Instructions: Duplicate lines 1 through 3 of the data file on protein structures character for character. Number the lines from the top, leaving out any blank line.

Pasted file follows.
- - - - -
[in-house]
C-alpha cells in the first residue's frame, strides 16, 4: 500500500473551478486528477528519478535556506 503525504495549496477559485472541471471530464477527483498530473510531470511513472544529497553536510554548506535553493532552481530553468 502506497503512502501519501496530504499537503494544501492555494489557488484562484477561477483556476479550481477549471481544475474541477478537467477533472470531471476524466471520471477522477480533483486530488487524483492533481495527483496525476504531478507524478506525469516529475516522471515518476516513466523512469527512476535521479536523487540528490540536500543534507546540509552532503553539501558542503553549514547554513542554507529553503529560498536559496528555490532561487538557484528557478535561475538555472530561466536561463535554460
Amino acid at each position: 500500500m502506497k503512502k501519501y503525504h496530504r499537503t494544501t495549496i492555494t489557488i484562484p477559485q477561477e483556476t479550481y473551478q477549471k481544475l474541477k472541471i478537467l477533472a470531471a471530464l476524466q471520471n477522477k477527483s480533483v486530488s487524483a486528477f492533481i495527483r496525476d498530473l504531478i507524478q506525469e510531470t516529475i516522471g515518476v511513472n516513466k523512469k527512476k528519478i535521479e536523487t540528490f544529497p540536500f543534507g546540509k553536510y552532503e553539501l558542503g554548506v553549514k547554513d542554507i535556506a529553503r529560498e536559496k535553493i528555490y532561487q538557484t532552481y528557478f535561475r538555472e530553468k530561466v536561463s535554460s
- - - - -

[in-house]
C-alpha cells in the first residue's frame, strides 16, 4: 500500500473551478486528477528519478535556506 503525504495549496477559485472541471471530464477527483498530473510531470511513472544529497553536510554548506535553493532552481530553468 502506497503512502501519501496530504499537503494544501492555494489557488484562484477561477483556476479550481477549471481544475474541477478537467477533472470531471476524466471520471477522477480533483486530488487524483492533481495527483496525476504531478507524478506525469516529475516522471515518476516513466523512469527512476535521479536523487540528490540536500543534507546540509552532503553539501558542503553549514547554513542554507529553503529560498536559496528555490532561487538557484528557478535561475538555472530561466536561463535554460
Amino acid at each position: 500500500m502506497k503512502k501519501y503525504h496530504r499537503t494544501t495549496i492555494t489557488i484562484p477559485q477561477e483556476t479550481y473551478q477549471k481544475l474541477k472541471i478537467l477533472a470531471a471530464l476524466q471520471n477522477k477527483s480533483v486530488s487524483a486528477f492533481i495527483r496525476d498530473l504531478i507524478q506525469e510531470t516529475i516522471g515518476v511513472n516513466k523512469k527512476k528519478i535521479e536523487t540528490f544529497p540536500f543534507g546540509k553536510y552532503e553539501l558542503g554548506v553549514k547554513d542554507i535556506a529553503r529560498e536559496k535553493i528555490y532561487q538557484t532552481y528557478f535561475r538555472e530553468k530561466v536561463s535554460s